Tuesday, December 30, 2014

Poppyseed Bagels

My favorite breakfast, hands down, is a warm poppyseed bagel with cream cheese. Years ago, I used to enjoy the formerly-frozen bagels from the supermarket (until they discontinued the poppyseed ones, for some reason) and Dunkin Donuts's ... but over the years, I've become more picky, and only fresher and bagelier ones will suffice. When I lived in New York I used to get them from Whole Foods - the only thing I could afford to buy there regularly - and these days I very occasionally, if I'm in Saratoga, stop in at Healthy Living for some of the bagels they buy from local café Uncommon Grounds.

(When I was in New York, I also tried one of the famous Murray's bagels. I have to admit, it seemed pretty dry and hard and we just didn't get on.)

Bagels aren't great for you. They're practically the definition of carb-loading! But they make me feel nice and full in a way that eggs & toast, cereal, and oatmeal don't, and so a few months ago I realized it was possible to make your own bagels and therefore ensure a steady supply.

After searching, I found this recipe from Chow that looked like it ended with exactly the kind of bagels I like best. I've had to adjust it a bit in order to get exactly the bagel I wanted, though, and its taken me more than a few batches to work it out.


1 1/2 cups of warm water
2 1/4 tsp active dry yeast (one packet)

4 cups flour
2 Tbsp honey
2 tsp salt
4 tsp sugar

The Baking:

The first step is, of course, to get the yeast going. Mix it with the water in a small bowl, and let it sit while you start the dough.

Put all of the other ingredients into the mixing bowl together. If you are me, don't measure the salt, just grind some right into the bowl.

The original recipe called for malt syrup, and from what I've read online people have a lot of feelings about malt? One time I tried using Ovaltine - I didn't think to adjust in the flour for the extra dry ingredient, oops, so I added a bit more water. It didn't make much of a difference to the taste, I thought, but the bagels did turn out much more brown. It's just simpler to use honey instead.

Once the yeast is foamy, add it to the dry ingredients and mix them together just long enough to form a sticky dough.

You don't need all of the flour to become incorporated, because when you tip the bowl over to start kneading, the extra dry stuff can be used to flour the surface. Eventually you'll pick it all up.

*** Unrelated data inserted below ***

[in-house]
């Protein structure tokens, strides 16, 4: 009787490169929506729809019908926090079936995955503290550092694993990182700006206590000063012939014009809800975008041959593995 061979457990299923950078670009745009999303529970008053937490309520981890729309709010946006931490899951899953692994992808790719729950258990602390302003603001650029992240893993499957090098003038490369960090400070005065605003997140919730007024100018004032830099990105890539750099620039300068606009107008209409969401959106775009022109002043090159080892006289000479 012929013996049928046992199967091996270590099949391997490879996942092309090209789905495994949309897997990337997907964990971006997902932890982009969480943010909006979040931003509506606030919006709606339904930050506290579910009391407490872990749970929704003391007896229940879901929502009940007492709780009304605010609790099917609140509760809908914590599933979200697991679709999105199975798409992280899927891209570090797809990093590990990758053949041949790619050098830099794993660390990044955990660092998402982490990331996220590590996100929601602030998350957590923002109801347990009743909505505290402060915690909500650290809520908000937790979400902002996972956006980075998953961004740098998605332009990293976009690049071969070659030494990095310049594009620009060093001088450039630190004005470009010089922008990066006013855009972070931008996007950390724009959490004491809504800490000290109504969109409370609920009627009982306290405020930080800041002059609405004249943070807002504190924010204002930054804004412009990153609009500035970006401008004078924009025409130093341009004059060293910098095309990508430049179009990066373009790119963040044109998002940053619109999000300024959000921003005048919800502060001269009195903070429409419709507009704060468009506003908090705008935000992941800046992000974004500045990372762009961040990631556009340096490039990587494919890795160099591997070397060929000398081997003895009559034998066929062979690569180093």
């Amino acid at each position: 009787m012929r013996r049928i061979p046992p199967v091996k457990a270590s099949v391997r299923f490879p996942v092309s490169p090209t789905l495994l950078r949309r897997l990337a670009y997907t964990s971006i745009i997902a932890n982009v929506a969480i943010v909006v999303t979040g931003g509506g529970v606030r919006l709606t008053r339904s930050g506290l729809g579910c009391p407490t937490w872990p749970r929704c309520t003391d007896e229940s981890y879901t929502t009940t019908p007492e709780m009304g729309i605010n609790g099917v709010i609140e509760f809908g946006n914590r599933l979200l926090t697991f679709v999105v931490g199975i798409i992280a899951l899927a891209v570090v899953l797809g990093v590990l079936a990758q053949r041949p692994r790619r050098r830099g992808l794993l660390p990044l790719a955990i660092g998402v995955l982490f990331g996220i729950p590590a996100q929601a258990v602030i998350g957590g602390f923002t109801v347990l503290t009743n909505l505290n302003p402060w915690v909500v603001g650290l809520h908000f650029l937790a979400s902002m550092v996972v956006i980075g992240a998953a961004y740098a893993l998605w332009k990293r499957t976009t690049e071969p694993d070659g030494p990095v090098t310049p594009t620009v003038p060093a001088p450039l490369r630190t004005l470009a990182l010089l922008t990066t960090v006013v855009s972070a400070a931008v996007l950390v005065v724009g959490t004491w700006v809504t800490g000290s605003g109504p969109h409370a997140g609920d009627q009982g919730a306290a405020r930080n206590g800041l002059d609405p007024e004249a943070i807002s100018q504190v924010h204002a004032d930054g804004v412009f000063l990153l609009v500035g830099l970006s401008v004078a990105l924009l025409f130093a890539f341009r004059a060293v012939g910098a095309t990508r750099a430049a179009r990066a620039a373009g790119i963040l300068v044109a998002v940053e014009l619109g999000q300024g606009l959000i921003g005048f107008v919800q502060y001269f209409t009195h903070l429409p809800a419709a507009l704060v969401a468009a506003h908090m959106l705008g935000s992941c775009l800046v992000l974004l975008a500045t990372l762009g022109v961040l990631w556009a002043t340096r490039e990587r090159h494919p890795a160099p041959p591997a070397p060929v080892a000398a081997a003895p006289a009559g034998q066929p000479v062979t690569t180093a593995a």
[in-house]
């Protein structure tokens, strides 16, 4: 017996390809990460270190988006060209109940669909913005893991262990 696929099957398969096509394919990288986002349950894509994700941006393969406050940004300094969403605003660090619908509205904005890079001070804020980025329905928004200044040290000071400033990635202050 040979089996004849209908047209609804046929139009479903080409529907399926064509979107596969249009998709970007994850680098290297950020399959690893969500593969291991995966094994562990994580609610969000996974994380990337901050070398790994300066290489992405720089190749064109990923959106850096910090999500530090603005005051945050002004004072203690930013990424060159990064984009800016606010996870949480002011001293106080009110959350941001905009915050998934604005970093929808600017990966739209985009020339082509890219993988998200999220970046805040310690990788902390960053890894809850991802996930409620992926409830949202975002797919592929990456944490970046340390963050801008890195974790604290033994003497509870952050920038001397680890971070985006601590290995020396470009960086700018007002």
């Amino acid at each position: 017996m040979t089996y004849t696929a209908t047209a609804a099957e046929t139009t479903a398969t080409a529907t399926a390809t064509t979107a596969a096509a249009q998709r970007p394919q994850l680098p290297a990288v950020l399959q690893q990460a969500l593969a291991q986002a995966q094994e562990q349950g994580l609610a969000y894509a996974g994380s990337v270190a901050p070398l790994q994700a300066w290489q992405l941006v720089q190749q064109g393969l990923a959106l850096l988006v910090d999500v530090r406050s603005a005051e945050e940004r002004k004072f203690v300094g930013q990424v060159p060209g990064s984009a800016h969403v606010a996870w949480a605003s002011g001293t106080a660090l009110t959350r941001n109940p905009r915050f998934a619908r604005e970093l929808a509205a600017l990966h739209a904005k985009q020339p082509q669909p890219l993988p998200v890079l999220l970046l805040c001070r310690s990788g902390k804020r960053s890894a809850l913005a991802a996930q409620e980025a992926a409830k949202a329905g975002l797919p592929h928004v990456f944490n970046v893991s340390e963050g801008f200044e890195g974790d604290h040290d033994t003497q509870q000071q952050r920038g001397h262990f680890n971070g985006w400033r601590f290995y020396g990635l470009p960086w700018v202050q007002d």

Knead the dough for ... a while. There's a lot of information out there on kneading: the basic point is to make the gluten in the flour develop so that the dough is stretchy. When you first start kneading, if you try to stretch the dough it just breaks off - keep going until you can stretch a piece of it so thin that it's translucent. Your arms will ache a bit by the time you get to that point.

Allow the dough to sit in a greased bowl (you should put it in, then turn it over so the whole thing is greased, although it's probably not necessary) for about twenty minutes to rise. It doesn't rise very much, just gets kind of soft and puffy.

The next step is to form the bagels. The original recipe called for a dozen to be made, but I've gradually decreased that to eight so that they can be bigger. Break the dough into sections first, so that you can make sure they're about an even size; pull each section into a rope and twist it around your hand into a ring. Set them on a lightly greased baking sheet, leaving space for them to rise. (You could dip the bagels into cornmeal - I haven't tried that yet.)

For the rising, I set the oven to "warm" (150F) and let the bagels sit inside it for about ten minutes. If it were warmer out I would just let them sit on the counter under a cloth, but as it is there isn't really a warm place in the house for them to sit apart from in the oven.

The dough doesn't rise a lot this time, either. However, you really should stretch out the rings again before baking, because that's when they will rise.

In the original recipe, there's an intermediate boiling step which is the traditional way to make bagels. However, the results have been very mixed for me. When it works, I get a nice shiny exterior; when it doesn't, they go into the oven kind of soggy. Either way, boiling does stiffen the bagels enough to prevent them from rising any more.

I like a fluffier bagel, though, so I decided to stop with the boiling step. I've found (through trial and error) that the crust/finish is unsatisfactory when you do that, and have had to add an egg wash.

(The egg wash was used in the original recipe, but I never found it necessary when I boiled the bagels. Of course, I was making them plain until very recently, and I doubt the seeds would stick to a boiled bagel without a wash.)

After brushing the egg wash over the bagels, you can add whatever toppings you like. Here, of course, poppyseeds. Then - into the oven at 425 degrees! They cook for 15 minutes, then you turn the pan around for ten more so they can cook evenly.

And - there you are! Home-cooked bagels.

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